Want to Face Your Fear?

Most modern-day anxiety is a by-product of our ancient brains. Like the whac-a-mole game, the mind’s alarm system is doing what it’s designed to do. Discover what happens when you don’t play the game.

There are countless tips and tricks to consider when it comes to overcoming a fear. Everything from imaging exposure to the big “F” to taking it on the anxiety-producing source in increments.

Let’s say you have a fear of elevators. You might imagine pressing the button to the elevator, hearing the doors swoosh open, and stepping inside the machine, all while you remain at home. Or perhaps you stand in front of the elevator one day and the next, press the button to go on, observing any anxiety that shows up (i.e., a racing heart, sweaty palms, etc.) with each increased exposure.

Whatever tactic you choose, there are two things worth noting:

  1. You have to SIT WITH any discomfort to overcome said fear.
  2. The fear isn’t real.

Fear is generated by the thoughts we think based on the experiences we have. Fear is your mind playing tricks on you in order, (so the mind falsely, well thinks) to protect and help you survive.

There are those who love a scary horror flick and loathe the idea of public speaking. Yet both activities manifest some kind of adrenaline. It is the mind’s interpretation of each event that makes all the difference, determining which you perceive as fun and which as frightening.

The brain is an organ, no different than the heart or kidneys. It has a job. It thinks. Our ancestors depended on the mind to protect us, flooding us with flight-or-fight catecholamine activity to help us survive a grizzly bear heading toward us. 

But we are no longer living as our ancestors did. There are no wild beasts coming after us as we sleep in a field. Our brains, however, have not adopted to our modern-day world of indoor plumbing and central air. 

Our brains aren’t cruel. They are like puppies with a new chew toy. As Dr. Amy Johnson writes (author of Just a Thought):

Our minds are “a very smart machine that isn’t always wise, but it loves you.”

Fear can’t sit still when you face it. It changes form. The emotion we feel is real, but the thought behind it can change. You can talk to your busy mind as you would an overtired child whose had too much sugar:

“I know you [mind] think I’m in danger, but it’s really okay. I got this.”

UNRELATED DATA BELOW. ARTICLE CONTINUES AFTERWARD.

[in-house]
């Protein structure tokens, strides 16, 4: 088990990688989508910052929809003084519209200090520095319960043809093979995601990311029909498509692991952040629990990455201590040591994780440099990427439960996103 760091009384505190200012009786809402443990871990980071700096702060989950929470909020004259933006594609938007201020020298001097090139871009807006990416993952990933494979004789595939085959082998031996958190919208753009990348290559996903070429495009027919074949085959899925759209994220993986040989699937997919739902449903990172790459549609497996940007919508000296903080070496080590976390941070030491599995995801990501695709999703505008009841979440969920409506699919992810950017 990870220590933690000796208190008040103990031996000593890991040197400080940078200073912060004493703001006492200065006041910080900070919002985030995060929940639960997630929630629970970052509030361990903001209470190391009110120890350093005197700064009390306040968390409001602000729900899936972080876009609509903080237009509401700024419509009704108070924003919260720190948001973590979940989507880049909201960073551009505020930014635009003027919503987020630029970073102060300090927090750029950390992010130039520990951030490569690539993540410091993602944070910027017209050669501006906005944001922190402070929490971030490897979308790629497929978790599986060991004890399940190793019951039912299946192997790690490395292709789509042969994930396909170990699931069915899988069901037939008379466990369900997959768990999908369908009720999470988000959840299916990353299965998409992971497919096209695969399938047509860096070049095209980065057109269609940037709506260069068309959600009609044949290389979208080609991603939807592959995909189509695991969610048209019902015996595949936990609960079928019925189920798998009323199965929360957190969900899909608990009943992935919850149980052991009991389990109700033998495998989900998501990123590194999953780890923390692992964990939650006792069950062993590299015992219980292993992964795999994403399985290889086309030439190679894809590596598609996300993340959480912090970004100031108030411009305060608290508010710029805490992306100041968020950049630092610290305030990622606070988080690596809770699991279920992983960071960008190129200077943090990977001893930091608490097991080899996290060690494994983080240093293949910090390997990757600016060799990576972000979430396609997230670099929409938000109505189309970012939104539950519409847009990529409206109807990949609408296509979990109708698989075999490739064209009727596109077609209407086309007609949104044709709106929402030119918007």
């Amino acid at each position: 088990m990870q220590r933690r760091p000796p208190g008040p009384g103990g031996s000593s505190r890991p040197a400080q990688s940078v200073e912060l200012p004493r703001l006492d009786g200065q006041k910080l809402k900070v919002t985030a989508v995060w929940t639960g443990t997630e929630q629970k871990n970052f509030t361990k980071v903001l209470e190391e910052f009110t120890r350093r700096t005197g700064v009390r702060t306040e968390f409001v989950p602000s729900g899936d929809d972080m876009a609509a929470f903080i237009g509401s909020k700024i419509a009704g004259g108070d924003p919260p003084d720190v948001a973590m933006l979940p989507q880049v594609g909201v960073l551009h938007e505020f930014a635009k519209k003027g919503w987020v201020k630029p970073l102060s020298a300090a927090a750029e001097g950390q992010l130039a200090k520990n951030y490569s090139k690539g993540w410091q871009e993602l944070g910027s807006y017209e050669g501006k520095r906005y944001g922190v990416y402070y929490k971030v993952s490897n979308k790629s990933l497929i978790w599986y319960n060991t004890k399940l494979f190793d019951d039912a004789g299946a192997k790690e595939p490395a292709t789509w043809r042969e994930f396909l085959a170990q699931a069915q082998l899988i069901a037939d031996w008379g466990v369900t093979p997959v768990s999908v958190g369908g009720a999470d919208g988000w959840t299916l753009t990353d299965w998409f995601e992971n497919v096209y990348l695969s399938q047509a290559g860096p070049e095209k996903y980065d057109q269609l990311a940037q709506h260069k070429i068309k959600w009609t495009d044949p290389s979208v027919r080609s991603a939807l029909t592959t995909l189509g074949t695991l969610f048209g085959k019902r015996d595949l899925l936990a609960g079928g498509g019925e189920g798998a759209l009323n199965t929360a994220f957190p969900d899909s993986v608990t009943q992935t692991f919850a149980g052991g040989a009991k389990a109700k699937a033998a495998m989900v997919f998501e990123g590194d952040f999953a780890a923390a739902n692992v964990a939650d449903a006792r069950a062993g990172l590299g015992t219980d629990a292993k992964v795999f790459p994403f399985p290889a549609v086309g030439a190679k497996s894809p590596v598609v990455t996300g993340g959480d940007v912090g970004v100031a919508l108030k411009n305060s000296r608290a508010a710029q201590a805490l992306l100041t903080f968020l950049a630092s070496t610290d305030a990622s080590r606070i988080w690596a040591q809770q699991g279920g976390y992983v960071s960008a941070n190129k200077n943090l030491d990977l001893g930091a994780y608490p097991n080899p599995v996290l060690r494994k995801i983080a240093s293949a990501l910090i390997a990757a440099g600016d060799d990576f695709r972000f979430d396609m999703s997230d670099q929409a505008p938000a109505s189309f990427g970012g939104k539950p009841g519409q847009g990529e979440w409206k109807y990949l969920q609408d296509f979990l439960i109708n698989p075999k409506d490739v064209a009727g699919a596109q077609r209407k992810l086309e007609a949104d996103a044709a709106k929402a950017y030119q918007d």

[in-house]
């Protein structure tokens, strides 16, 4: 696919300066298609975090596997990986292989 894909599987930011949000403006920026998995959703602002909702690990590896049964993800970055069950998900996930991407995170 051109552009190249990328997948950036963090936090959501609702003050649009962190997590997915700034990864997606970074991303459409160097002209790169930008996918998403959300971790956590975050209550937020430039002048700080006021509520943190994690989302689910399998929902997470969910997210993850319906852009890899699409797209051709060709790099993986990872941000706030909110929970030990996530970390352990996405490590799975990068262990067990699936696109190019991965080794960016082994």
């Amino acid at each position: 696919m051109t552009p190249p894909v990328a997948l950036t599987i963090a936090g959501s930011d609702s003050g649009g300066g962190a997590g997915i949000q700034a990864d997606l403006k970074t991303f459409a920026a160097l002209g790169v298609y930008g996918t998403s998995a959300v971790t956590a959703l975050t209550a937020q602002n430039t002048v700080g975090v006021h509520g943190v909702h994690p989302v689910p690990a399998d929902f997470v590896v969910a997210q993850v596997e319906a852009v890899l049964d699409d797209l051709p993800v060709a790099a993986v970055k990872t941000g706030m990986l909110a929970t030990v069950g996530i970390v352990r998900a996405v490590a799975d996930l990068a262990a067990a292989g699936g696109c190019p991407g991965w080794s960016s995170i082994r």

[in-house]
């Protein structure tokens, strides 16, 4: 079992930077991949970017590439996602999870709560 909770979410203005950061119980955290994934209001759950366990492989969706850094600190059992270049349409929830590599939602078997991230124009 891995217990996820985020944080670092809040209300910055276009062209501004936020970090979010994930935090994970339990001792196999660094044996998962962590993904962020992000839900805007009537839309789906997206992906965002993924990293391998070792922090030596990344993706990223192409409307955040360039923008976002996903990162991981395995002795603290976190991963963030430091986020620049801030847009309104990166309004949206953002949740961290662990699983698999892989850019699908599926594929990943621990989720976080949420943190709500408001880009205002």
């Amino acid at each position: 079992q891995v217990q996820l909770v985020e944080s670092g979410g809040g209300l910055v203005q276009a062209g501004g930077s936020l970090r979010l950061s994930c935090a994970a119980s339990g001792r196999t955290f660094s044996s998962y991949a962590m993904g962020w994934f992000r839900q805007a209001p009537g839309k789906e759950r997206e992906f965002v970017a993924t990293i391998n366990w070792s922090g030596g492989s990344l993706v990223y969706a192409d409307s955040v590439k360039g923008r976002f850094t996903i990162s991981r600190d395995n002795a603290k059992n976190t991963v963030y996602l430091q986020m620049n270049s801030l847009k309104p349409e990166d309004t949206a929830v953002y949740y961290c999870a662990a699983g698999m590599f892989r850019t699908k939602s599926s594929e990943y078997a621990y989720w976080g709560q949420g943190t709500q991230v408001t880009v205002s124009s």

If you sit long enough with the fear, the fear will morph into something new. The fear of touching an elevator button will change to the fear of getting on the elevator to the fear of allowing the elevator doors to close. Your mind will continue to generate new ways to protect you since that’s what a mind does.

Discomfort shows us “psychological experience is being mistaken for something solid, personal, and true…. When we get lost in our mind’s narrative and temporarily forget who-we-are, which we often do, we feel discomfort. Discomfort is the built-in alarm that alerts us to our misidentification.” Dr. Amy Johnson

Take comfort in the discomfort; allow your beautiful mind do what it is meant to do, knowing it is manufacturing worst-case-scenarios to unnecessarily protect you. Watch it compare, compete, create negative bias, warn, exaggerate, and sit with any negative sensations that may arise within your body. You’ll know you’re on the right track when you notice new fears pop up. Just like the original fear, your higher self knows they are all illusions.

*Source: Just a Thought: A No-Willpower Approach to Overcome Self-Doubt and Make Peace with Your Mind

Ferberizing Your Teen

Ferber-izing is a self-soothing technique where young children are taught to self-comfort when it comes to bedtime. The Ferber Method is a behavioral tool also to be considered for older children.

A mom is in the mall with her toddler and preschooler. The preschooler sees the Tollhouse Cookie sign, the image of a drool-worthy chocolate chip cookie displayed against the familiar yellow background. Her preschooler points to the confectionary delight and says: